JOHN ERICSSON - AUTOGRAPH LETTER SIGNED 12/06/1859 - HFSID 265837
Sale Price $1,360.00
The Swedish warship designer and engineer signs his name on this letter from 1859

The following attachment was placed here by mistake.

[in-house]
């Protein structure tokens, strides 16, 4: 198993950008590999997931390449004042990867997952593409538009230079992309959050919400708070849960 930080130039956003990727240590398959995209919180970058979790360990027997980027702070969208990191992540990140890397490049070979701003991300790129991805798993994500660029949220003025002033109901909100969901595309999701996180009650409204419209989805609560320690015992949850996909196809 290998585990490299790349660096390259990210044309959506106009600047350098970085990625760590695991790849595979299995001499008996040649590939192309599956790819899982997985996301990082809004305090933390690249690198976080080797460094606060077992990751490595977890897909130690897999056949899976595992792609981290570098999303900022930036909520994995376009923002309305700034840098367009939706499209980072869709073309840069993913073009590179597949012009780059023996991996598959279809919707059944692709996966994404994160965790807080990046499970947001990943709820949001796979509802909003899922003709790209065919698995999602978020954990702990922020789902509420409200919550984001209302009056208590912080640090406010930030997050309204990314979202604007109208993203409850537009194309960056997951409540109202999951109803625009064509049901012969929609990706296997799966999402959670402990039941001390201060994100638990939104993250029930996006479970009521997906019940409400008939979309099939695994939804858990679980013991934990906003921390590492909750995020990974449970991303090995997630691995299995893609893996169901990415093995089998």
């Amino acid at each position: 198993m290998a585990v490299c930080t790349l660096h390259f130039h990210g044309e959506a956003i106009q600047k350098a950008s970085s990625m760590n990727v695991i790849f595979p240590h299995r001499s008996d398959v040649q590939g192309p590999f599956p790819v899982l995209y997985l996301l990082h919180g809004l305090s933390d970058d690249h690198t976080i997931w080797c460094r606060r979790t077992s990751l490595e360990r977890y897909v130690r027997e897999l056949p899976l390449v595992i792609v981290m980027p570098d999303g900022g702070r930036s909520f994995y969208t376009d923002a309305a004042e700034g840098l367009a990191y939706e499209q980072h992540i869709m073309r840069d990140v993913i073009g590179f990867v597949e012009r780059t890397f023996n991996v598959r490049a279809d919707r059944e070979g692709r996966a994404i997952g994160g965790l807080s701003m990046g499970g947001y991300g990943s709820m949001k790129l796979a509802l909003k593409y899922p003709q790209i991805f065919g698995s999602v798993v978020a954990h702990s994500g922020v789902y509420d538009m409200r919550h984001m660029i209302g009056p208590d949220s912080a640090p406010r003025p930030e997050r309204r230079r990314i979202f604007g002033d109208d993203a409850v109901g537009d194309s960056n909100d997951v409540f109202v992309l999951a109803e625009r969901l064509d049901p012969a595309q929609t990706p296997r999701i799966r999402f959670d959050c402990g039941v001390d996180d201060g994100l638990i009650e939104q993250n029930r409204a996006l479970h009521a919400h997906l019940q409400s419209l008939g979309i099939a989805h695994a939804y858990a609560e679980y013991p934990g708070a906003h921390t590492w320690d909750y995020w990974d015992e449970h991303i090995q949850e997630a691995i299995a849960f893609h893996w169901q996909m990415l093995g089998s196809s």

Autograph letter signed: "J. Ericsson", 1½ page, 7¾x9¾. No place, 1859 December 6. In part: "I was shocked to learn a few days ago that a heater had been burned out at Carharts. Now as it is a physical and mechanical impossibility to burn a heater whilst the engine is in motion, such an accident must not be permitted again to take place-I have seen Orr this morning and told him to give imperative orders to Carharts engine driver and to stop the engine during dinner time nor to wait in the morning until the fire is strong enough to change against full pressure in the tank but to start the engine as soon as it will move slipping in the weight on the safety valve lever of the tank and only move it out as the fire gains strength...Our friend Roberts destroyed his heater by leaving the engine standing from time to time with a strong fire in the furnace. The slightest wind entering the engine room on board ship converts the fire place of a caloric engine into an air furnace...If instructions painted on the engine should prove insufficient-I will introduce mechanical expedients to effect what is required...." Swedish-born engineer JOHN ERICSSON (1803-1889) was called in to design an iron-clad warship for the Union after Northern leaders heard that the South was attempting to raise the Merrimac from the Norfolk harbor and convert the ship into an armor-clad vessel. Ericsson had designed the U.S.S. Princeton, the first warship driven by a screw propeller. It carried a 12-inch gun -- the largest forged for the U.S. Navy at the time. Ericsson did not design that gun, but on February 28, 1844 President Tyler and a party of 200 were cruising aboard the ship. The gun, fired in a demonstration, exploded, killing amongst others Secretary of State Upshur and Secretary of the Navy Gilmer. Ericsson had worked on designs for iron-clad vessels as early as 1854 and built the Monitor with several distinct features. The Monitor, which was built of iron rather than wood, featured a circular revolving turret, relied solely on steam power and utilized a screw propeller for power rather than a paddle-wheel. The battle between the Monitor and the Merrimac took place on March 9, 1862 at Hampton Roads, Virginia. The Monitor's victory ushered in a new era in naval warship design and construction The success of the Monitor encouraged Ericsson to modify and refine his ironclad designs. Creased. Torn edge. Upper margin shows 1-inch vertical separations, all intact. Folds. Lightly soiled.
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